As I was pinning up projects, I began to see the real benefit of a permanent design wall. I liked it for the charm quilt to be able to piece it and then rearrange and try out different layouts til I was happy with the overall look. The same will be for each of the quilts shown here but I also like it for being able to find all the bits and pieces of partially cut out and sewn blocks and keeping them in a place where they don’t get lost. It reinforced my long held desire to have my own studio. I really really want a proper workspace where you can keep things up and together and not spread all over the house.
I think one of the reasons why I am so bad at finishing projects is because I lose where I’m up to and it feels too difficult to sit back down and re-figure it out. That was partly why I was excited about bringing my craft into my GTD system. In theory, that shouldn’t happen anymore. And I can see that using a design wall for projects in progress will also help that. And I think both will help me keep my momentum and interest alive enough to focus on finishing projects before moving on. It will be interesting to see whether my overall WiP project count changes over time. I’m thinking of tracking that
Currently up on the design wall are 7 quilts. Though the cameo with log cabins (lower right hand corner) was actually going to be 1 of 3 and probably now just needs to be quilted and bound. I also found 1 additonal finished quilt top and another that I’m going to completely pull apart and redo cause I hate it. And I still haven’t finished auditing my craft room yet. (Let’s not even discuss the knitting WiPs!)
I think another reason why I am so bad at finishing projects is because I fear not having anything left to do. I fear final completion. When dissected, it’s really quite ridiculous. Firstly, actually using all your stash and doing all your queued projects gives you permission to buy or start new ones. And WiPs are a debt on future time. Claustrophobic if I think about it too hard. Secondly, my actual list of dream / intended projects is going to be, when I sit down and make it, based on my current stashing alone, already probably another decade’s worth of work. Thirdly, the problem with finishing quilt tops is the having to buy wadding and backing which is expensive and then having to quilt them. I do hate the additional expense that finish garners. And also, I have come to admit, that I don’t actually like quilting. Not by hand anyway. And right now, I don’t have a sewing machine so I don’t have the option to do it that way. I’ve decided to pay someone else to quilt my quilts. And that’s also going to be something I have to balance against the fact that we have a baby coming and I have become a full time student. But … otherwise, what exactly is it that I am doing here? I might have to save up to get them quilted slowly over time. But at least now I have a plan and a way forward, so that feels good.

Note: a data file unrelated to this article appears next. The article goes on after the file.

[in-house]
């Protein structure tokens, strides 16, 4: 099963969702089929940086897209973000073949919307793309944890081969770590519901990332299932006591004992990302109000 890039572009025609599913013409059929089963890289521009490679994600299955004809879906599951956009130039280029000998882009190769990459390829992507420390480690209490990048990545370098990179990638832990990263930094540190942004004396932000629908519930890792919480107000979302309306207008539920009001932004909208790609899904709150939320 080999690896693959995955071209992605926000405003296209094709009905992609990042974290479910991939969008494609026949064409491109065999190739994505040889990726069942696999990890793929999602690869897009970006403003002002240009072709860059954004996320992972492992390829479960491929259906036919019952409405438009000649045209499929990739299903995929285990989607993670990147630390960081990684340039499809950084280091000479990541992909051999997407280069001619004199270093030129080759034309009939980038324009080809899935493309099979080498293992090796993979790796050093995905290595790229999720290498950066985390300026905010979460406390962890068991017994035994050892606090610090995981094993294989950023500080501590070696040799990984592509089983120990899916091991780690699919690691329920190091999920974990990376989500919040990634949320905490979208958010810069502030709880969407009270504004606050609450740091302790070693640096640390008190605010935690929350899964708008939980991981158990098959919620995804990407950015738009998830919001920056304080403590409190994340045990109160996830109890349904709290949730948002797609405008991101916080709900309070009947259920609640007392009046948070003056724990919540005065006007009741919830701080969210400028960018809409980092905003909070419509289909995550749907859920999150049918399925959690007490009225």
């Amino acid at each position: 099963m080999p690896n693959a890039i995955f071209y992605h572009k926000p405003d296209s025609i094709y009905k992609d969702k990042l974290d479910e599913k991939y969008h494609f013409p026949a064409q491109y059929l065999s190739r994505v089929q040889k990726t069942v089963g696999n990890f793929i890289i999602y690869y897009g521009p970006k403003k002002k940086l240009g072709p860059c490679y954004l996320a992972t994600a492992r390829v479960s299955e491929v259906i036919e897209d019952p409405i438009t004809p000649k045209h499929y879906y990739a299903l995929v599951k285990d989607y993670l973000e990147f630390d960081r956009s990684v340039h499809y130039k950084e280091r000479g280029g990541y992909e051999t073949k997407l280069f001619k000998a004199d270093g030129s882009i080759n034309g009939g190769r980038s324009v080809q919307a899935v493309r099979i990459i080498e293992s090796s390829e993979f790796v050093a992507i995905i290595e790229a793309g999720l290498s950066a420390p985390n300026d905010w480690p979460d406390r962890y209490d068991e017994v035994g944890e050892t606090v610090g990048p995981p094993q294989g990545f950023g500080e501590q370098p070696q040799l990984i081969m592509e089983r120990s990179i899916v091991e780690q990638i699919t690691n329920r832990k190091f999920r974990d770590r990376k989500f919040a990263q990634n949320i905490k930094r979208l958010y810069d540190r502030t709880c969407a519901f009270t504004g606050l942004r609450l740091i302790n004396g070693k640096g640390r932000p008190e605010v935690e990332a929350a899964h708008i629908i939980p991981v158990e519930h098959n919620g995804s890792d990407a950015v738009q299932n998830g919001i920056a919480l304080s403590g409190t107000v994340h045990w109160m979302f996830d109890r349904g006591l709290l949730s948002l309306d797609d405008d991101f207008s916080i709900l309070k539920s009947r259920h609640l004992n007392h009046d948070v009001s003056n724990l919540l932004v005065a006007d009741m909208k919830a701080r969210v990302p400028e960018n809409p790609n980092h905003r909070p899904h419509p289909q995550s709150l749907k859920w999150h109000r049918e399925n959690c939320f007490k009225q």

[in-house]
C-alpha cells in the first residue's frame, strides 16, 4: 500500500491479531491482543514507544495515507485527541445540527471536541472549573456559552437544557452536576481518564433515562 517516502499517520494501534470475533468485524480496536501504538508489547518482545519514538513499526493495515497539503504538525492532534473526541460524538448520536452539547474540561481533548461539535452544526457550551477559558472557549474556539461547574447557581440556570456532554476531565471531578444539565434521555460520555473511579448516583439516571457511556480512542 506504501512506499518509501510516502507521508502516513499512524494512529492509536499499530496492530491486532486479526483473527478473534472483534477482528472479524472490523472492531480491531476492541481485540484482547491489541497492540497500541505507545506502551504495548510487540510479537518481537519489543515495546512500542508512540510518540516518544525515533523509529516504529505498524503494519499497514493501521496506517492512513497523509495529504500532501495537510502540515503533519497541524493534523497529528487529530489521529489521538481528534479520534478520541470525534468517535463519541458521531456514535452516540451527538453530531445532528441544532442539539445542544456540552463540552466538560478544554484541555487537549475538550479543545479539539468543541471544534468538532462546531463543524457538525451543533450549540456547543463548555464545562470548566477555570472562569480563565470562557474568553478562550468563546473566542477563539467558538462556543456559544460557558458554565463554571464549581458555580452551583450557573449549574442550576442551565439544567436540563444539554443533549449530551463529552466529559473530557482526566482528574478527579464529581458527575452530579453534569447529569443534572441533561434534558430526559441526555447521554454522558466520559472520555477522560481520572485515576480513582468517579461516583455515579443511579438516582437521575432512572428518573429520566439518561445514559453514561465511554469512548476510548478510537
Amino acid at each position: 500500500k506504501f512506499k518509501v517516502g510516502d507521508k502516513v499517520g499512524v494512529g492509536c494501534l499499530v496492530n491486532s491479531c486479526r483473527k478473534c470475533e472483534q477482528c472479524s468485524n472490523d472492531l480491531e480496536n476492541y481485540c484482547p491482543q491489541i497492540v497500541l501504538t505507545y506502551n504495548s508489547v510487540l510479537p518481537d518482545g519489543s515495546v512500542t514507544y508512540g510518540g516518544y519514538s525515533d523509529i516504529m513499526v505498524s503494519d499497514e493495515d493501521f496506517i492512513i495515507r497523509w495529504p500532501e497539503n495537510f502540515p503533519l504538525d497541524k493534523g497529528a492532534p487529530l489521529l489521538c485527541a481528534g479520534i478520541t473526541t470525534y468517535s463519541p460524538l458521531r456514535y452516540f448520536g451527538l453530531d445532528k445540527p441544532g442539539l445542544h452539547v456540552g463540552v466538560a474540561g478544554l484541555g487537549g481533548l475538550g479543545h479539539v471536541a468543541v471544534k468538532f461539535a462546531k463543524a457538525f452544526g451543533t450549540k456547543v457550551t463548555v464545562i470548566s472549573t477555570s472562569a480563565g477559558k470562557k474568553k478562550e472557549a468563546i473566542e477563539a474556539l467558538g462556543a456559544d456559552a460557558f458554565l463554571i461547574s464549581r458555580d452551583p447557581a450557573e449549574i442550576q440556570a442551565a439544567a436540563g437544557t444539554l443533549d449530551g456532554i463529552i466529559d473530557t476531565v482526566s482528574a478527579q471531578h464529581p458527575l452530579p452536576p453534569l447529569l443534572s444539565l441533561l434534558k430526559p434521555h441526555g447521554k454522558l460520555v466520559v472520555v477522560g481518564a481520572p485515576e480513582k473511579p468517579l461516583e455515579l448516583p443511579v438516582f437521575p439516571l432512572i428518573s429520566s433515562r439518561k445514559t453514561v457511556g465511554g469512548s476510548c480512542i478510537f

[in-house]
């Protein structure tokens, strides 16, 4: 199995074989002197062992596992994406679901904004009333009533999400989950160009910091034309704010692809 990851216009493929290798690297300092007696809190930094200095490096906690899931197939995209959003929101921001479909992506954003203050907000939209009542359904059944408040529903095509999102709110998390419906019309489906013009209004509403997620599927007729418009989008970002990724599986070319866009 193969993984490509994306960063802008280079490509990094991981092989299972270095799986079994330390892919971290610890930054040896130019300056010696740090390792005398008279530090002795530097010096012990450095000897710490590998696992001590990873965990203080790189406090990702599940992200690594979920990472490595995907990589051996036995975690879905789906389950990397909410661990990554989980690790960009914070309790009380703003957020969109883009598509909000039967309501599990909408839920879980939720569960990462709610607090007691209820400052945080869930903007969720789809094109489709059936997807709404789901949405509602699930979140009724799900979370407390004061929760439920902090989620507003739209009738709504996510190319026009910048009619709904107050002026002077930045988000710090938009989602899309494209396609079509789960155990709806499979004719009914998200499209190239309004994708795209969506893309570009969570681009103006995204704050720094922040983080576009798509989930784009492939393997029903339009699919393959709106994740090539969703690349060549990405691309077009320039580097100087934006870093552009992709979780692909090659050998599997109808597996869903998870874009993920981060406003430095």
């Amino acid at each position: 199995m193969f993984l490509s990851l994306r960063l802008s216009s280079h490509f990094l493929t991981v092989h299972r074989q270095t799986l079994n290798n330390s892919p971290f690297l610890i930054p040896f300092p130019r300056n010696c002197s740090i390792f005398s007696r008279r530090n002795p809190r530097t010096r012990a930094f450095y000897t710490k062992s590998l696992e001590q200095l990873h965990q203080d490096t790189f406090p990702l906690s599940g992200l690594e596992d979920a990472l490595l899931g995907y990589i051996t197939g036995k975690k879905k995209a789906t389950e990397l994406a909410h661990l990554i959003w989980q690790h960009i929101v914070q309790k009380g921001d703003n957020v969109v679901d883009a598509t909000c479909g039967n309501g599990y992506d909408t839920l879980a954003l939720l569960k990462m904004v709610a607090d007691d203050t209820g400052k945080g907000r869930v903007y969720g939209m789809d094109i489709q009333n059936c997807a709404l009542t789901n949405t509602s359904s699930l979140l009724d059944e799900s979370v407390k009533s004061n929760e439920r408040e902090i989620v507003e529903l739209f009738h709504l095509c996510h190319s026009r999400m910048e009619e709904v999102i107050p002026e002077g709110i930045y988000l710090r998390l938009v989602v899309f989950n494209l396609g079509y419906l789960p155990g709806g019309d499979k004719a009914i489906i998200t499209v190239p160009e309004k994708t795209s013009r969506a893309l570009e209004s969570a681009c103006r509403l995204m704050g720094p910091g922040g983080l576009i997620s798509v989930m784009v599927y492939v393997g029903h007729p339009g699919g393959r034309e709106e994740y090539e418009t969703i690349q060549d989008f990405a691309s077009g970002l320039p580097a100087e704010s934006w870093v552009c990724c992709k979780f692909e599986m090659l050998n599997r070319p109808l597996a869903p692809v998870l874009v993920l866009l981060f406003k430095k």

Next up, after auditing just what exactly all my craft projects are is to make a next actions list. Stay tuned for more finish-it-up-itis around these parts.
Tags: crafting, gtd, quilting
I’m unlearning everything I thought I knew.